For Rodion Bakum, war is always there. Just like his red sofa, which is his trademark during the election campaign. Karl Lauterbach, Franz Müntefering, Kevin Kühnert and Hubertus Heil have already dropped in on him. “Your doctor for our NRW” is his slogan.
His life is one of those SPD climber stories: “My résumé in Mülheim an der Ruhr began in 1993 in the accommodation for asylum seekers in the former Schätzlein building,” says Bakum. The 31-year-old wants to succeed former SPD Prime Minister Hannelore Kraft in the state elections on Sunday in constituency 64 after 22 years and, after difficult years in the Mülheim SPD accompanied by conflicts, win the mandate in the North Rhine-Westphalian state parliament in Düsseldorf. Mülheim is traditionally considered an SPD stronghold, but the CDU could win the race nationwide.
The doctor was born in Kyiv in 1990. He and his parents came to Germany in 1993 as Jewish quota refugees. The parents did not see their future in Ukraine. “And one aspect that was important was Chernobyl in 1986,” says Bakum. “My aunt got thyroid cancer, thank god she survived, but the thyroid is out.”
It wasn’t easy coming to Germany as a Jew, Bakum recalls as he drives his car through Mülheim, the trunk full of posters and flyers. “My grandfather fought against the Nazis in the Caucasus as a member of the Soviet army.” To this day he is very grateful for being accepted into Germany.
“And today I can stand as a candidate for a German parliament.” Nevertheless, he is sometimes shocked by the social climate and the hatred of politicians. When Health Minister Lauterbach visited him during the election campaign, it just emerged that right-wing extremists had planned attacks or his kidnapping. “In the run-up I had a lot to do with the police and the BKA.” That makes you queasy.
At the villas with a view of the Ruhr, Bakum drives towards the center, which is characterized by a lot of vacancies. The domestic steel industry shows the complications that the war brings with it on a small scale: “It is sad to say that the industry has just received a few orders because of the war in Ukraine, because the Ukrainian steelworks are not producing anything.” On the other hand, here produces steel pipes for the German-Russian Nord Stream 2 Baltic Sea pipeline in Mülheim – this was preceded by tough debates with the Greens in the city council. If the order had been rejected, 600 jobs would have been at risk here, reports Bakum. Finally the pipes were delivered. How the industry remains competitive, also in terms of energy, these are questions that move people here. Siemens still has a large location here. In addition, there are the issues of hospital care and the major social issue of this time, affordable housing. Even for him and his wife, who could afford it, it was difficult to find a larger apartment. In fact, everyone should be able to afford to own property, “especially when we think about retirement,” says Bakum.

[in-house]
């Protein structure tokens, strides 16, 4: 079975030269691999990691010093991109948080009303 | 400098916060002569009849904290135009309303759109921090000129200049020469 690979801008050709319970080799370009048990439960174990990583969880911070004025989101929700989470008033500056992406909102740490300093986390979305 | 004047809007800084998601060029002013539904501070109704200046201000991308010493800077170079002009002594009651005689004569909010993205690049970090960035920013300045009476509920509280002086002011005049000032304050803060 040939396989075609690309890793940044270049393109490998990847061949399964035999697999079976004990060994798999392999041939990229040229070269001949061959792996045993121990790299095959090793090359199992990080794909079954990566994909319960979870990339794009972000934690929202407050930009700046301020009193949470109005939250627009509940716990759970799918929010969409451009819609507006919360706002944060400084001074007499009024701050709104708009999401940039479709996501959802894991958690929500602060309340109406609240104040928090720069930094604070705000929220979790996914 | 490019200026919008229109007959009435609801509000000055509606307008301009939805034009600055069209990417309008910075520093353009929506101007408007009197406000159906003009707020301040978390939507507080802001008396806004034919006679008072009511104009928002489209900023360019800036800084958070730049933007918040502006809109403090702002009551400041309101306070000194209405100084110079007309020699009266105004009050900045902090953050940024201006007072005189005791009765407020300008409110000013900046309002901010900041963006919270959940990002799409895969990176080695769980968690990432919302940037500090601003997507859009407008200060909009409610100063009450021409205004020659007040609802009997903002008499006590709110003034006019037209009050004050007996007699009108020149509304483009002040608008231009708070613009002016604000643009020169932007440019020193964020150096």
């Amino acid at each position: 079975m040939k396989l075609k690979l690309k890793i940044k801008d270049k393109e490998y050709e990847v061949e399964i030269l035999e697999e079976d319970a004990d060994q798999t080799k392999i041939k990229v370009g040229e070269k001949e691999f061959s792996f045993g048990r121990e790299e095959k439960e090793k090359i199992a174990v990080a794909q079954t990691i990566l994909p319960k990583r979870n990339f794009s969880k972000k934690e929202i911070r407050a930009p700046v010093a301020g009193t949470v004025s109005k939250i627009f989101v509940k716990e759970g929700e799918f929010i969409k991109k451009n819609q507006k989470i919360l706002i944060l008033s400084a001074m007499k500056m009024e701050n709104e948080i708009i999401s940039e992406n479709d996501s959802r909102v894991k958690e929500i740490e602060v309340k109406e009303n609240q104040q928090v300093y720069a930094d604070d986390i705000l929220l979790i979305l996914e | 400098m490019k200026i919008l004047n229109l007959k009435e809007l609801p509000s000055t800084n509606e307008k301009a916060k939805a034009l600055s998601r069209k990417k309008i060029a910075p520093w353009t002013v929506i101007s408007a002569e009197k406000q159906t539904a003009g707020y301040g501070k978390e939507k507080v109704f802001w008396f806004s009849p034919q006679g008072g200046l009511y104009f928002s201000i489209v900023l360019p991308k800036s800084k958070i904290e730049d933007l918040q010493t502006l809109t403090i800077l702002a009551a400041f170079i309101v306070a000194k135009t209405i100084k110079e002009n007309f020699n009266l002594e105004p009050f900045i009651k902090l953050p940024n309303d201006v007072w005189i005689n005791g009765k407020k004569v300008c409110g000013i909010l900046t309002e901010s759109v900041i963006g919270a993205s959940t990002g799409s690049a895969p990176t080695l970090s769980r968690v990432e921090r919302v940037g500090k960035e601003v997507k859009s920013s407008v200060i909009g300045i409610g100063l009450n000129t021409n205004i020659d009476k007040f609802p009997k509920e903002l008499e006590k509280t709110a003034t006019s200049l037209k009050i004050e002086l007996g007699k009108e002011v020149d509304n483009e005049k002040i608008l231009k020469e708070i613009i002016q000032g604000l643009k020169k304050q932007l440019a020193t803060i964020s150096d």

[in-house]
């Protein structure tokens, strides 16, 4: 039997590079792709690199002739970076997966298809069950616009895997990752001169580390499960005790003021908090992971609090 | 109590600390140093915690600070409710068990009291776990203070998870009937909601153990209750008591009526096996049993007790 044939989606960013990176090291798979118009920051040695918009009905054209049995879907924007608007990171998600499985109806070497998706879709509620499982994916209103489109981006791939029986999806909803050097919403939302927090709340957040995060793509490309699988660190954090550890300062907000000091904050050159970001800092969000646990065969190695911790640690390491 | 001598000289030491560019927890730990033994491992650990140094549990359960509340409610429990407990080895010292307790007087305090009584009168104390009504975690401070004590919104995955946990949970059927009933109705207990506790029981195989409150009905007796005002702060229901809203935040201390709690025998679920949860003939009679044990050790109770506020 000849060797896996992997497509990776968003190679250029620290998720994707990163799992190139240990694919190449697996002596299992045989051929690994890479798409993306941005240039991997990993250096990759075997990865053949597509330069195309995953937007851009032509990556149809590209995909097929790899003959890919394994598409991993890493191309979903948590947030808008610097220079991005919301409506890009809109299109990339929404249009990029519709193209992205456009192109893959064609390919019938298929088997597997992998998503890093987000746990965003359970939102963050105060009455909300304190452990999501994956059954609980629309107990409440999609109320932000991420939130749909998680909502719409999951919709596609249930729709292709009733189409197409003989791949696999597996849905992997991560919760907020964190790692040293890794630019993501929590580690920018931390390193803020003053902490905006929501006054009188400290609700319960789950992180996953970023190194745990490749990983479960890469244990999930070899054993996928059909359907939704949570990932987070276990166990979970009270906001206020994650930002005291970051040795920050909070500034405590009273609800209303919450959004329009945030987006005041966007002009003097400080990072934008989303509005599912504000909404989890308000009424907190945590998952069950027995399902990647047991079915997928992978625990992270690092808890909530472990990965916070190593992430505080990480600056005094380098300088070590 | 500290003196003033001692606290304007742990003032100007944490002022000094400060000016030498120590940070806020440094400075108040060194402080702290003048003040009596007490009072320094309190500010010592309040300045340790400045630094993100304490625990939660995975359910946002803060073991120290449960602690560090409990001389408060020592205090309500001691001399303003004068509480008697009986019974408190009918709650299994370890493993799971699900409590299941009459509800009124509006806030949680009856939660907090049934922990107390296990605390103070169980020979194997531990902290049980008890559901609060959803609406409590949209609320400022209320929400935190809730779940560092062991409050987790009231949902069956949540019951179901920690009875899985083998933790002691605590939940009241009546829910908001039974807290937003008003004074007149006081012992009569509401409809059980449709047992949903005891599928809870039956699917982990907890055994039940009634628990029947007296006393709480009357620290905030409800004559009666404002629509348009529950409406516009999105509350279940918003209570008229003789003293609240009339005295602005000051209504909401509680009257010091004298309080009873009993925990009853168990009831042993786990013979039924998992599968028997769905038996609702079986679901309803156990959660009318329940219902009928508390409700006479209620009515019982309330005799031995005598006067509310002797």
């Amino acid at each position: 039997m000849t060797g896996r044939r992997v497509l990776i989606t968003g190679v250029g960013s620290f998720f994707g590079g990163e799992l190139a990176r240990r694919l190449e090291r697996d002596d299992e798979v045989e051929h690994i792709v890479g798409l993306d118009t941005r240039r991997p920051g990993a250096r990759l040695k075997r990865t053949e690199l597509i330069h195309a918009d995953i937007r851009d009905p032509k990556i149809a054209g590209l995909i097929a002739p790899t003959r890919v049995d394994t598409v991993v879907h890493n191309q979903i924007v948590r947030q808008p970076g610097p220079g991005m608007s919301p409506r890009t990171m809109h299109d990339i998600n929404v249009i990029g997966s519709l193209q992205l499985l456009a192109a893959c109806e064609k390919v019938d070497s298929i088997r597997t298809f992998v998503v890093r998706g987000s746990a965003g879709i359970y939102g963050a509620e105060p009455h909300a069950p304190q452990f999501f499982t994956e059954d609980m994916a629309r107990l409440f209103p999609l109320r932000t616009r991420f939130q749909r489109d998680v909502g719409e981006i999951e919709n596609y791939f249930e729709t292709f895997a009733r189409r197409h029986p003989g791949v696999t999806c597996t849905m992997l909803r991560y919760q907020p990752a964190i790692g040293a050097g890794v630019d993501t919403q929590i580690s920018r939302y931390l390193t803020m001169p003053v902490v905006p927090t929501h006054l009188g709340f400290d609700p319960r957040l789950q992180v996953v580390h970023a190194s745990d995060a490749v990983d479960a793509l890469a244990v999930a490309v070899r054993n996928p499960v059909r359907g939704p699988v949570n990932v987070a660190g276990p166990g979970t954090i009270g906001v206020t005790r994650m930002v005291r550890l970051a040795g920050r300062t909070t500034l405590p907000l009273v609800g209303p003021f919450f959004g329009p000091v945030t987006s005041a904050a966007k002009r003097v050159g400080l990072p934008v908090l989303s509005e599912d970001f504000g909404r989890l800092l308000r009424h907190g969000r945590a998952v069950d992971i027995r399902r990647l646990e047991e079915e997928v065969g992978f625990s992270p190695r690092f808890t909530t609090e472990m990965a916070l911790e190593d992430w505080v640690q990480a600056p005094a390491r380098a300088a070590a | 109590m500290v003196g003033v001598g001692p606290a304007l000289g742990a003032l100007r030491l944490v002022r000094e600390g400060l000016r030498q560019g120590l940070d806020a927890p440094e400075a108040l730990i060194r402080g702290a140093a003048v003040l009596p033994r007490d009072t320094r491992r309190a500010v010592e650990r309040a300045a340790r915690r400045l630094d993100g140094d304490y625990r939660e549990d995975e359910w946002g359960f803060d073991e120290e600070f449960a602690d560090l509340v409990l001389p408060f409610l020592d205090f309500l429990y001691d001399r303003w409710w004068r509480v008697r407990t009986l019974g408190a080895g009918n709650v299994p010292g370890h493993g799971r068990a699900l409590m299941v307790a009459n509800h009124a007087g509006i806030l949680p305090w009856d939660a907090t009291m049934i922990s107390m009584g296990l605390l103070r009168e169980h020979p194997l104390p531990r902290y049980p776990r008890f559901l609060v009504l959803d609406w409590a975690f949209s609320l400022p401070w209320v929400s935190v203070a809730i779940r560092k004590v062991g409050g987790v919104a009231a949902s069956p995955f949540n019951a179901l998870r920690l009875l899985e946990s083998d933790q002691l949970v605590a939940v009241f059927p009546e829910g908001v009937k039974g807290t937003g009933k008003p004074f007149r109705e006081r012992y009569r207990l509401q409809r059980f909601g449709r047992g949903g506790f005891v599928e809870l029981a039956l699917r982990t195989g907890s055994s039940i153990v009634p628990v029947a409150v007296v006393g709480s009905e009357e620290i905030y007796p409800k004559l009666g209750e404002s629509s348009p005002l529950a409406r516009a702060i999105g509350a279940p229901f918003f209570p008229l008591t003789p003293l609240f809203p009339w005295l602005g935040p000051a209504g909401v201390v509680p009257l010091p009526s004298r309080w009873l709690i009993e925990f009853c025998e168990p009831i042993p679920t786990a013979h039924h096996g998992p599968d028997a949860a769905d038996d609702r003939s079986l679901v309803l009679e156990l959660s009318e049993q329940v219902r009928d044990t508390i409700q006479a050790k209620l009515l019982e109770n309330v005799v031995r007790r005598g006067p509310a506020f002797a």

When he arrives at the SPD office near the train station, he sits down on the red sofa that is “parked” here. Isn’t he at odds with the SPD’s Russia policy? “But on the contrary. I’m at odds with politics in Ukraine,” was the somewhat surprising answer. He has a Russian grandmother, a Ukrainian grandfather. This cultural mixture often exists in the former Soviet states – and that is “to a certain extent also part of the conflict”. The best example is the Orange Revolution of 2014, which was very much celebrated here in the West: “For the people who have a background like my family and I, ethnically mixed, it was a disaster.” Removing Russian from the state constitution, This meant that students in Ukrainian schools were suddenly no longer allowed to speak Russian – although almost everyone in eastern Ukraine spoke Russian. This has increased tensions in society.
Politics in Ukraine is incredibly complicated. Andriy Melnyk, Ukraine’s ambassador to Germany, is very critical of Bakum: “When the ambassador was appointed to Germany, he visited Stepan Bandera’s grave in Munich.” and murdered Jews”.
Nothing justifies Russia’s war of aggression, he clarifies. “But you have to know that there is a history before that.” And because of the right-wing Azov regiment there, for Russian President Vladimir Putin, Mariupol is unfortunately a key location with great symbolic power for his “construct of lies about neo-Nazi Ukraine”, which he wants to “denazify”. .
Even during the election campaign, Bakum is repeatedly asked about their fears by older citizens in particular – approval of German tank deliveries is not as great here as it might seem in Berlin. For the SPD politician, the key question is: “How will we manage to create a security architecture in Europe in the future, with which we can live in peaceful coexistence with the Russians?” He doesn’t know if he’ll see that again . The complexity of Chancellor Olaf Scholz’s (SPD) foreign policy, including how he does not declare diplomacy to be dead and constantly weighs it up, is for Bakum “not hesitation, but a clear stance”.